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Lecture 1

PSY 302 Lecture Notes - Lecture 1: Child Development, Philosophical Perspectives, Active Child

Course Code
PSY 302
Lixia Yang

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PSY302/W2014/YANG 1
PSY302: Child Development (Winter 2014)
Jan. 13, 2014, Week 1, Reading: Ch. 1
Course Outline
Who is teaching this course? Dr. Lixia Yang at (JOR918)
Teaching Assistants:
Elisabeth Leroux, E-mail:
Brain Mainland, E-mail:
TA office hour room (if applicable): POD 360B
Office hours: Wed. 11 am 12 pm or by appointments
Textbook : Siegler, R., DeLoache, J., & Eisenberg, N. (2010). How Children Develop (third
edition). New York: Worth Publishers.
Assignments and Evaluation
o Exams: Non-cumulative.
o Essay Assignment: A report based on two recent research articles (published after 2005) on
a specific topic. (research questions, research findings; potential future directions; practical
o In-Class Activities (ICA): 3 in-class activities (worth 1% each) where you will have the
opportunity to evaluate your learning, formulate your thoughts, and/or present your ideas.
Course Policies
o Class Environment: cell phones off, no private conversations or internet surfing.
o Plagiarism Detection (
o Office Hours and E-mail Contacts. ith PSY302 as the sujet lie.
o Special Arrangements: please speak to the instructor by the 2nd week.
o Missing Exam/Assignment/ICA Policy:
Must inform me before the due date or within 12 hours
A missed exam/assignment/activity, without granted extension, will be graded 0.
Extensions only based on medical and compassionate grounds (following appropriate
academic consideration procedures) but not beyond the date when the feedback/work is
returned to the class
o Late Essay Assignment Policy: A penalty of 10% deduction per day, until the work is returned
to the lass  at hih poit
Other Policies & Resources (see course outline)
Academic Considerations
o Students with disabilities:
Access Centre
Ifo the istuto though a Aoodatio Fo fo Pofessos.
o Regrading or recalculation:
Instructor: within 10 working days of the return of the graded work.
o Other situations: Their own program office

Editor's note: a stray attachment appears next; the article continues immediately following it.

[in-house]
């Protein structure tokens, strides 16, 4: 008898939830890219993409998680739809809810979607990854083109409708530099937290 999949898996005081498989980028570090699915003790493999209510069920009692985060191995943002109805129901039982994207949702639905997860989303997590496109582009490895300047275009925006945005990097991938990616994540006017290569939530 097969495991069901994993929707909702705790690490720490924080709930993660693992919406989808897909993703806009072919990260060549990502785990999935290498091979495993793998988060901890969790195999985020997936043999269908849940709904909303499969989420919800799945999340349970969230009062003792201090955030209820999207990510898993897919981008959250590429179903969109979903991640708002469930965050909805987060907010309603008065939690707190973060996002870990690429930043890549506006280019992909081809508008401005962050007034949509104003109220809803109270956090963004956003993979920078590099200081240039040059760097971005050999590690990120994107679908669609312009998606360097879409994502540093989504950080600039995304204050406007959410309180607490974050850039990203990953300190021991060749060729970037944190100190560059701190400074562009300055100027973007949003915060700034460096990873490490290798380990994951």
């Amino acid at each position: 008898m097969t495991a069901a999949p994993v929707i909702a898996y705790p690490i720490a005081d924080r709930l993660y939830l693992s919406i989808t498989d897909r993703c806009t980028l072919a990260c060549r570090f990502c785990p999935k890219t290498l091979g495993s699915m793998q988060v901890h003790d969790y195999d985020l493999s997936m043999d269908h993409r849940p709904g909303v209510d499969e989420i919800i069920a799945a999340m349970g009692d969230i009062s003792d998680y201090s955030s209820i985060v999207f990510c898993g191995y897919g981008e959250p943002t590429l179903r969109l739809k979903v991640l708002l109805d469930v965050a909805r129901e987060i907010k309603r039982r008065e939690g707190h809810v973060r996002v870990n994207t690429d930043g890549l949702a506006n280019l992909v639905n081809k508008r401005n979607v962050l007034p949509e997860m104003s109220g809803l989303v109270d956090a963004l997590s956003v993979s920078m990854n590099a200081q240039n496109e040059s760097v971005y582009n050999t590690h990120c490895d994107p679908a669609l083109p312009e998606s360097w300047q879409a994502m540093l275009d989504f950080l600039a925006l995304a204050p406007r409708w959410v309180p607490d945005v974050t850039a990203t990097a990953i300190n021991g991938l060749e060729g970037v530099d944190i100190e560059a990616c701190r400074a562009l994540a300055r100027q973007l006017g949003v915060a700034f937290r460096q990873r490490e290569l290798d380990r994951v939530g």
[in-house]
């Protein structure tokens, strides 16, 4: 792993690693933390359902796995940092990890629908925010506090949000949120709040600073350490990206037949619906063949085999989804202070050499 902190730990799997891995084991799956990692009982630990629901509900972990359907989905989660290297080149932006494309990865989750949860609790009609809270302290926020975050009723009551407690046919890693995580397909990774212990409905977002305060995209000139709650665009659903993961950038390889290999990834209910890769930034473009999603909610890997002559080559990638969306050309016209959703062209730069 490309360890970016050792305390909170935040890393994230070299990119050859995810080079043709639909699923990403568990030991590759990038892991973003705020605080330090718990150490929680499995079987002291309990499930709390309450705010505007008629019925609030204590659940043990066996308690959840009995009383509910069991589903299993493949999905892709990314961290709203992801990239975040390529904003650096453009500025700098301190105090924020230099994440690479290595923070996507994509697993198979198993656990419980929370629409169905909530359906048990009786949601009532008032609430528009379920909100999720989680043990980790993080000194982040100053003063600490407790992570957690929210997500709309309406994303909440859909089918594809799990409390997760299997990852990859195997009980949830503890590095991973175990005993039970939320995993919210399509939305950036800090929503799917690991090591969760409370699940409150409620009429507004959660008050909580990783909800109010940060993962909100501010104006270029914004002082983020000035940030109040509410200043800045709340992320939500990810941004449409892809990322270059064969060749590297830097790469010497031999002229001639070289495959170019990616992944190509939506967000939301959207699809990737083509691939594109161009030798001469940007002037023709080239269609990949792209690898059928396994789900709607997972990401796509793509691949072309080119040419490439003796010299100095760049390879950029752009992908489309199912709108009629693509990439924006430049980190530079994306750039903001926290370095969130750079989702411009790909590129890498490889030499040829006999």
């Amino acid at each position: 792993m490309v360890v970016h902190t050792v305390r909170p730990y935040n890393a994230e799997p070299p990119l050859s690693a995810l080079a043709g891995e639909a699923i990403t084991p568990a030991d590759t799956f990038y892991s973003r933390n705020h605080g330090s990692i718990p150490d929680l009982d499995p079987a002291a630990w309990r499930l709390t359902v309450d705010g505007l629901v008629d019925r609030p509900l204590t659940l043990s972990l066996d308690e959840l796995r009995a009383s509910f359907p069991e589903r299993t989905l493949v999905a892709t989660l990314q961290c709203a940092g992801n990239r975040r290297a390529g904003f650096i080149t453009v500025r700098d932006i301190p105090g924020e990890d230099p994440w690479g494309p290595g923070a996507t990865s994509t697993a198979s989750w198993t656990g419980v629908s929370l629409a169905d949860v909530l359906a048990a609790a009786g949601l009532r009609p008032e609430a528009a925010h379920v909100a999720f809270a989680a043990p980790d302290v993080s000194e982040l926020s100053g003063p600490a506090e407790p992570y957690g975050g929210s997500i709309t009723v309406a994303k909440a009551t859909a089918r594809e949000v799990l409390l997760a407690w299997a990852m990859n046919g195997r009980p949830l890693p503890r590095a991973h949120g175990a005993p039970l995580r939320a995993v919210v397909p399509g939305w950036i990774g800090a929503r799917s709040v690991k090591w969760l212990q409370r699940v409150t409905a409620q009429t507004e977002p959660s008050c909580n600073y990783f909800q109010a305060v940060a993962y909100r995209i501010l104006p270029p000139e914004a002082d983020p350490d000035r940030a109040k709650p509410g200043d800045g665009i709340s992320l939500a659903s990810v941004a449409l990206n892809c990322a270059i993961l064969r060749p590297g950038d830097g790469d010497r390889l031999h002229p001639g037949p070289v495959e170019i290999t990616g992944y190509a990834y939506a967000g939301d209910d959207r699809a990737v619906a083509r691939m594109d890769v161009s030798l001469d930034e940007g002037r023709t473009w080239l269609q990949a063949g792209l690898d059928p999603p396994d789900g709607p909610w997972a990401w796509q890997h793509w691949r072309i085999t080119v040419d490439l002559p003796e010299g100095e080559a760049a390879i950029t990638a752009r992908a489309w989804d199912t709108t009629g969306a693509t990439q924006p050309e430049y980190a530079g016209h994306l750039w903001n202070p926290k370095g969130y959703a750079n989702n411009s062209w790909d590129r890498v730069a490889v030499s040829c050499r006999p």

An Academic Consideration form, in addition to:
Medical certificates a medical certificate (within 3 working days).
Religious observance a Request for Accommodation form (2 weeks prior )
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PSY302/W2014/YANG 2
Other requests for Academic Consideration must be submitted in writing (a letter) that
clearly states the reasons for the request and describe the events or circumstances.
o In any event, please NOTIFY YOUR INSTRUCTOR as soon as possible.
What Level of Detail Should You Know?
o WHO: major theorists, historical figures
o WHAT: Main findings, the design, development or human nature
o WHEN: certain milestones and in what order they acquire certain skills
o WHERE: e.g., ultual diffeees o he the hee is ipotat to the esults
o WHY: why the research was done, why it is important to the field
Goals and Strategies
What are your goals in this course?
How to succeed or at least survive the course?
o be active
o be engaged
o be open
o be prepared and be on time
Ask your professor or TAs
o Why study children?
o Historical foundations of developmental psychology
o Major themes in child development
I. Why Do We Study Children?
A. Raising Children
Gain knowledge and information that can help parents and teachers rearing and educating
children. e.g., Effective approaches helping children manage anger and other negative emotions.
e.g., tutle tehiue
B. Choosing Social Policies
Knowledge of child development permits informed decisions about social-policy questions that
affect children. e.g., Research can inform social policies, such as those involving testimonies from
preschool children.
C. Understanding Human Nature
Child-development research provides insights into intriguing questions regarding human nature.
e.g., Children adopted from iadeuate ophaages i ‘oaia: hua atue is suffiietl
fleile, ut the tiig of epeiees is also ipotat
II. Historical Foundations of Developmental Psychology
A. Early Philosophical Perspectives
4th Century B.C.: The beginnings of the nature-nurture debate
o Plato: innate knowledge; Self-control and discipline.
o Aristotle: knowledge comes from experience; Fitting to the needs of the individual child
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